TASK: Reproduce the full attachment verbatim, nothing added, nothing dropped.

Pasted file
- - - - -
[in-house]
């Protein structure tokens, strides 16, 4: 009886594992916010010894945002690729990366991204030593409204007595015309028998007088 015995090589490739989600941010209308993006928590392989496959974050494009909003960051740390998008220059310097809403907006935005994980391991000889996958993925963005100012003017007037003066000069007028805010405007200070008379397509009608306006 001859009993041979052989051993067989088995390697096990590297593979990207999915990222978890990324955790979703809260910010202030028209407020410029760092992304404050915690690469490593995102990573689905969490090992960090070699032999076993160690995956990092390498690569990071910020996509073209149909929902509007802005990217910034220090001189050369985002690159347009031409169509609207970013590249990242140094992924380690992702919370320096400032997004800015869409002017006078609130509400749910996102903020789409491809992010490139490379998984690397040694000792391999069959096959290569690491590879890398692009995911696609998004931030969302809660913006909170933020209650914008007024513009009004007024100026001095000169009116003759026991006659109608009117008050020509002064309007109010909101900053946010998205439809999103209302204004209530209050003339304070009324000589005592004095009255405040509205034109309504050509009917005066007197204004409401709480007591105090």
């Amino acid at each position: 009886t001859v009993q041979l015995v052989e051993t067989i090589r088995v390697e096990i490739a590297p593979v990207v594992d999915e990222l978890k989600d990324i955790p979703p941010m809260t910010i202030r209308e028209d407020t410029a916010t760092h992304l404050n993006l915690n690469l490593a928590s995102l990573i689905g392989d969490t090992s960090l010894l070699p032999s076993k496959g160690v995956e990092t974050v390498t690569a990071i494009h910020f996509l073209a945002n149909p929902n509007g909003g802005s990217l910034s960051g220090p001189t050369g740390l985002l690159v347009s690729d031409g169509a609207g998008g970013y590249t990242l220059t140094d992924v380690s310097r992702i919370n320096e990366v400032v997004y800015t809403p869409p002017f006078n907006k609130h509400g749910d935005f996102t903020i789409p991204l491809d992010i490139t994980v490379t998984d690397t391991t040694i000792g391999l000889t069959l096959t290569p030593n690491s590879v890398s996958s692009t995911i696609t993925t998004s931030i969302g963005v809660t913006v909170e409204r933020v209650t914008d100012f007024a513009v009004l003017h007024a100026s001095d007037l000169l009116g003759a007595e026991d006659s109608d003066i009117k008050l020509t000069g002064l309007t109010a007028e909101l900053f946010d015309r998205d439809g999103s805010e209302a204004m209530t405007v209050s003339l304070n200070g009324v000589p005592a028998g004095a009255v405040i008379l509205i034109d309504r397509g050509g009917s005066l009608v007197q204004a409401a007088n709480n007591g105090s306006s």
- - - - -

[in-house]
């Protein structure tokens, strides 16, 4: 009886594992916010010894945002690729990366991204030593409204007595015309028998007088 015995090589490739989600941010209308993006928590392989496959974050494009909003960051740390998008220059310097809403907006935005994980391991000889996958993925963005100012003017007037003066000069007028805010405007200070008379397509009608306006 001859009993041979052989051993067989088995390697096990590297593979990207999915990222978890990324955790979703809260910010202030028209407020410029760092992304404050915690690469490593995102990573689905969490090992960090070699032999076993160690995956990092390498690569990071910020996509073209149909929902509007802005990217910034220090001189050369985002690159347009031409169509609207970013590249990242140094992924380690992702919370320096400032997004800015869409002017006078609130509400749910996102903020789409491809992010490139490379998984690397040694000792391999069959096959290569690491590879890398692009995911696609998004931030969302809660913006909170933020209650914008007024513009009004007024100026001095000169009116003759026991006659109608009117008050020509002064309007109010909101900053946010998205439809999103209302204004209530209050003339304070009324000589005592004095009255405040509205034109309504050509009917005066007197204004409401709480007591105090």
């Amino acid at each position: 009886t001859v009993q041979l015995v052989e051993t067989i090589r088995v390697e096990i490739a590297p593979v990207v594992d999915e990222l978890k989600d990324i955790p979703p941010m809260t910010i202030r209308e028209d407020t410029a916010t760092h992304l404050n993006l915690n690469l490593a928590s995102l990573i689905g392989d969490t090992s960090l010894l070699p032999s076993k496959g160690v995956e990092t974050v390498t690569a990071i494009h910020f996509l073209a945002n149909p929902n509007g909003g802005s990217l910034s960051g220090p001189t050369g740390l985002l690159v347009s690729d031409g169509a609207g998008g970013y590249t990242l220059t140094d992924v380690s310097r992702i919370n320096e990366v400032v997004y800015t809403p869409p002017f006078n907006k609130h509400g749910d935005f996102t903020i789409p991204l491809d992010i490139t994980v490379t998984d690397t391991t040694i000792g391999l000889t069959l096959t290569p030593n690491s590879v890398s996958s692009t995911i696609t993925t998004s931030i969302g963005v809660t913006v909170e409204r933020v209650t914008d100012f007024a513009v009004l003017h007024a100026s001095d007037l000169l009116g003759a007595e026991d006659s109608d003066i009117k008050l020509t000069g002064l309007t109010a007028e909101l900053f946010d015309r998205d439809g999103s805010e209302a204004m209530t405007v209050s003339l304070n200070g009324v000589p005592a028998g004095a009255v405040i008379l509205i034109d309504r397509g050509g009917s005066l009608v007197q204004a409401a007088n709480n007591g105090s306006s």